What is a research statement
What Is a Research Statement?
The Research Statement (or Statement of Research Interests) is a common component of academic job applications. It is a summary of your research accomplishments, current work, and future direction and potential of your work.
The statement can discuss specific issues such as:
- funding history and potential
- requirements for laboratory equipment and space and other resources
- potential research and industrial collaborations
- how your research contributes to your field
- future direction of your research
The Research Statement should be technical, but should be intelligible to all members of the department, including those outside your subdiscipline. So keep the “big picture” in mind. The strongest Research Statements present a readable, compelling, and realistic research agenda that fits well with the needs, facilities, and goals of the department.
Research Statements can be weakened by:
- overly ambitious proposals
- lack of clear direction
- lack of big-picture focus
- inadequate attention to the needs and facilities of the department or position
Why a Research Statement?
- It conveys to search committees the pieces of your professional identity and charts the course of your scholarly journey.
- It communicates a sense that your research will follow logically from what you have done and that it will be different, important, and innovative.
- It gives a context for your research interests—Why does your research matter? The so what?
- It combines your achievements and current work with the proposal for upcoming research.
- Helps hiring committees assess:
- areas of specialty and expertise
- potential to get funding
- academic strengths and abilities
- compatibility with the department or school
- ability to think and communicate like a serious scholar and/or scientist
Formatting of Research Statements
The goal of the Research Statement is to introduce yourself to a search committee, which will probably contain scientists both in and outside your field, and get them excited about your research. To encourage people to read it:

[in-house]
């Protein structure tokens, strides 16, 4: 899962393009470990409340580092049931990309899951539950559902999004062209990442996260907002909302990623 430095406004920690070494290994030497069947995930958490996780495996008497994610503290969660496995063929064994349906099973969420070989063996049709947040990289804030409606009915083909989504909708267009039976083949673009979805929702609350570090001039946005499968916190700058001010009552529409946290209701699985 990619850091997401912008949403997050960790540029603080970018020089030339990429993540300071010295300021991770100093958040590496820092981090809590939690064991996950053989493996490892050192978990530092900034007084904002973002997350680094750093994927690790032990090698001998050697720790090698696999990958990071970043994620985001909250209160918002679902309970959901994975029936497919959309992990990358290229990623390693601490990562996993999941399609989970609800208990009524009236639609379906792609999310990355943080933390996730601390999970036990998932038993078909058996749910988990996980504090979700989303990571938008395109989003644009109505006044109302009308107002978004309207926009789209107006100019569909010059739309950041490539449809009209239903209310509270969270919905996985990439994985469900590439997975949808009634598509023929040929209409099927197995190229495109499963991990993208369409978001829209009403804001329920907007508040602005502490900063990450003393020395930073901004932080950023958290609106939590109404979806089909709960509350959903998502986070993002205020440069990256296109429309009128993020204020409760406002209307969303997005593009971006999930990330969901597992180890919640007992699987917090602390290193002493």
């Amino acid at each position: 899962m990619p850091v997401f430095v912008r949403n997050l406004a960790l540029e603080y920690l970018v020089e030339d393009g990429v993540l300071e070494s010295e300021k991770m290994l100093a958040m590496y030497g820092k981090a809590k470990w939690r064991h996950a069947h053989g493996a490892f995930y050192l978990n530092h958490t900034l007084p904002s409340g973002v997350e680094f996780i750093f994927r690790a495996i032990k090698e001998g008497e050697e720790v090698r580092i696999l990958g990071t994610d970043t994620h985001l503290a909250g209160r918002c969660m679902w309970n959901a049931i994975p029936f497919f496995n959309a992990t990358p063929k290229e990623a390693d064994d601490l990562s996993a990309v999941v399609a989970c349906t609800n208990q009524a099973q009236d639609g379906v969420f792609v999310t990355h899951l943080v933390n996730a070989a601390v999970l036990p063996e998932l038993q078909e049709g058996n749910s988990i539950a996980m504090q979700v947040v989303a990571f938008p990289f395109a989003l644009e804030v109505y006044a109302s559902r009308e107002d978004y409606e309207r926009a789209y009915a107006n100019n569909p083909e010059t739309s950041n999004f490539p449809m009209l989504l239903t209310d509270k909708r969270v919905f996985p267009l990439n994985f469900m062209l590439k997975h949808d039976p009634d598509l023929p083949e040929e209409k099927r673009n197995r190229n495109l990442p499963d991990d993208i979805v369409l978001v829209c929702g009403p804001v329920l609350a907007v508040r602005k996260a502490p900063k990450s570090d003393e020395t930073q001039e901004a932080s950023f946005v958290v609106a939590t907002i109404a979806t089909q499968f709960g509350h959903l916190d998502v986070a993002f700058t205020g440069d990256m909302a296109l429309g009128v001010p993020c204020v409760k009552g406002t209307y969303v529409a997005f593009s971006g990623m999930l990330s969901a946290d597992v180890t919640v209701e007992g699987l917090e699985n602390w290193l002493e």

- make it 1–2 or more pages, 3 at most
- use informative section headings and subheadings
- use bullets
- use an easily readable
- make the margins a reasonable size
Organization of Research Statements
Think of the overarching theme guiding your main research subject area. Write an essay that lays out:
- The main theme(s) and why it is important and what specific skills you use to attack the problem.
- A few specific examples of problems you have already solved with success to build credibility and inform people outside your field about what you do.
- A discussion of the future direction of your research. This section should be really exciting to people both in and outside your field. Don’t sell yourself short; if you think your research could lead to answers for big important questions, say so!
- A final paragraph that gives a good overall impression of your research.
Writing Research Statements
- Avoid jargon. Make sure that you describe your research in language that many people outside your specific subject area can understand. Ask people both in and outside your field to read it before you send your application. A search committee won’t get excited about something they can’t understand.
- Write as clearly, concisely, and concretely as you can.
- Keep it at a summary level; give more detail in the job talk.
- Ask others to proofread it. Be sure there are no spelling errors.
Describe Your Future Goals or Research Plans
Identify Potential Funding Sources
- Almost every institution wants to know whether you’ll be able to get external funding for research.
- Try to provide some possible sources of funding for the research, such as NIH, NSF, foundations, private agencies.
- Mention past funding, if appropriate.
There is a delicate balance between a realistic Research Statement where you promise to work on problems you really think you can solve and over-reaching or dabbling in too many subject areas. Select an over-arching theme for your Research Statement and leave miscellaneous ideas or projects out. Everyone knows that you will work on more than what you mention in this statement.
Consider Also Preparing a Longer Version:
Samples of Research StatementsSource: gradschool.cornell.edu